Publications of Shattuck, J.

Shattuck J. Secrecy on Campus. Journal of College and University Law. 1993;19(3):217-26.

Secrecy on Campus

Universities experience pressures for secrecy in research, often imposed by the government, for national security reasons. Institutions face major policy issues regarding sponsorship of research, conflicts of interest, and intellectual property rights. However, universities are urged to consider that the free flow of information is vital to the academic enterprise. (Author/MSE)

A Presidential Initiative on Information Policy. Number 7

Two trends have inhibited the development of information and ideas, which are vital resources in a modern technological society, First, the Federal Government is engaged in efforts to control the flow of scientific and technical information (STI) to make it less accessible to foreign competitors and hostile nations. Second, the role of government in collecting, maintaining, and publishing information has been curtailed because of reduced federal spending on information resources. The President's policy agendas should include an initiative on information policy with special programs focusing on science, the economy, and national security. The following elements would be included in such an initiative: (1) a review of the system for classifying information; (2) a review of export controls and related restrictions on the communication of unclassified STI; (3) steps to give Congress and the public time to comment on proposed executive orders and national security directives; (4) interagency deliberations to develop guidelines that protect against undue government control over the content and conclusions of federally sponsored research; (5) actions to limit the role of the Office of Management and Budget; (6) revisions in the Freedom of Information Act to facilitate access to government information; and (7) authorization for the Secretary of Defense to curb inappropriate secrecy in agency budgets. (SD)

The Right to Know: Public Access to Federal Information in the 1980s

Examines government information controls in the context of the constitutional and statutory tradition of open access to government information. The restrictive climate in which the Reagan administration views public access--particularly access to scientific and technical information--is discussed, and likely long-term effects of these policies are considered. (five references) (MES)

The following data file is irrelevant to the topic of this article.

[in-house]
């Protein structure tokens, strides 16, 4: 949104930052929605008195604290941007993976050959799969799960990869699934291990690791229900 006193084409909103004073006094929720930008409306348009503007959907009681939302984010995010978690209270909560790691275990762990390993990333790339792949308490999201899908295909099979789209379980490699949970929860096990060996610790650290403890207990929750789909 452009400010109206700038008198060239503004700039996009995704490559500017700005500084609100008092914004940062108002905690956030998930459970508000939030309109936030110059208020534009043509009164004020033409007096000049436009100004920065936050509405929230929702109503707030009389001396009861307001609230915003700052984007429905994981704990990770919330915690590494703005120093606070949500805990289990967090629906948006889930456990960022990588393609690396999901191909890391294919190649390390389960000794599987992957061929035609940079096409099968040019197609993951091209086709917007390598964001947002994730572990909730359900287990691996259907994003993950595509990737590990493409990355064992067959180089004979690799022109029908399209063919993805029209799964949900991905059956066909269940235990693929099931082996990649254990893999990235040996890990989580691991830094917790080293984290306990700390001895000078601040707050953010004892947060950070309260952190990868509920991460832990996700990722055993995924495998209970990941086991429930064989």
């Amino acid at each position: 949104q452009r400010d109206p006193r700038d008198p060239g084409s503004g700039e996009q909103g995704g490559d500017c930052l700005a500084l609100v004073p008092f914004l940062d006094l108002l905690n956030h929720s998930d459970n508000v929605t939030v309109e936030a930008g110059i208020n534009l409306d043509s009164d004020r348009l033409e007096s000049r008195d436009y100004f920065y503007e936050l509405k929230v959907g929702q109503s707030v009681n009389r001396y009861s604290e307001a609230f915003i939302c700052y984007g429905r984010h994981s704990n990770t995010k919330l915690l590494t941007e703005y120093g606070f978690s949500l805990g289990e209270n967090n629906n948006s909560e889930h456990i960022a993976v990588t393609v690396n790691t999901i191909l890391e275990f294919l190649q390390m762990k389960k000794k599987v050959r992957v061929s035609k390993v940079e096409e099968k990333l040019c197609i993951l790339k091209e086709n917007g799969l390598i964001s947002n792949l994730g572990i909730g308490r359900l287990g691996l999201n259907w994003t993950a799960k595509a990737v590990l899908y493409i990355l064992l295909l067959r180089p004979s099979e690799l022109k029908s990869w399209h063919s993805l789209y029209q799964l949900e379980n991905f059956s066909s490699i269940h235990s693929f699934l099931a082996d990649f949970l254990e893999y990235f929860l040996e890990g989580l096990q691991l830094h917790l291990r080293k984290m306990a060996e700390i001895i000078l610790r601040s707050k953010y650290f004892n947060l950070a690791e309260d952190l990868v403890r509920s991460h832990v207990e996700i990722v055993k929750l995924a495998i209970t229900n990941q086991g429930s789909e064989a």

The dangers of information control

This paper examines a series of new government rules which has limited the free exchange of information and ideas in the US. The author argues that these rules restrain academic freedom, hamper technological progress, and undermine democratic decision-making. The author focuses on how the Reagan administration has expanded the idea of national security and new efforts to control exports and reduce paperwork also have dangerous side-effects on information.

Federal restrictions on the free flow of academic information and ideas

Recent actions of the federal government which regulate information transfer and their possible impact on academic freedom within universities are considered. The regulatory policies discussed encompass prepublication review and classification of research reports, limiting access of foreign scholars to U.S. universities, and limiting the dissemination of unclassified information

Harvard Report: Freedom of Scholars to Exchange Ideas is "Essential." Text of "Federal Restrictions on the Free Flow of Academic Information and Ideas."

The text of a report written by a Harvard University administrator concerning federal regulation of the flow of research results addresses issues of prepublication review and research contract restraints, a trend toward increased security classification of information, imposition of export controls on research, and restrictions on foreign scholars. (MSE)

An Egalitarian Interpretation of the First Amendment

Argues that First Amendment clauses in the Bill of Rights concerning "freedom of speech or of the press" are separate but parallel clauses intended to protect unique functions of different segments of the public, including the press. Cites Supreme Court decisions that represent an attack on the autonomous functioning of the press. (Author/MJL)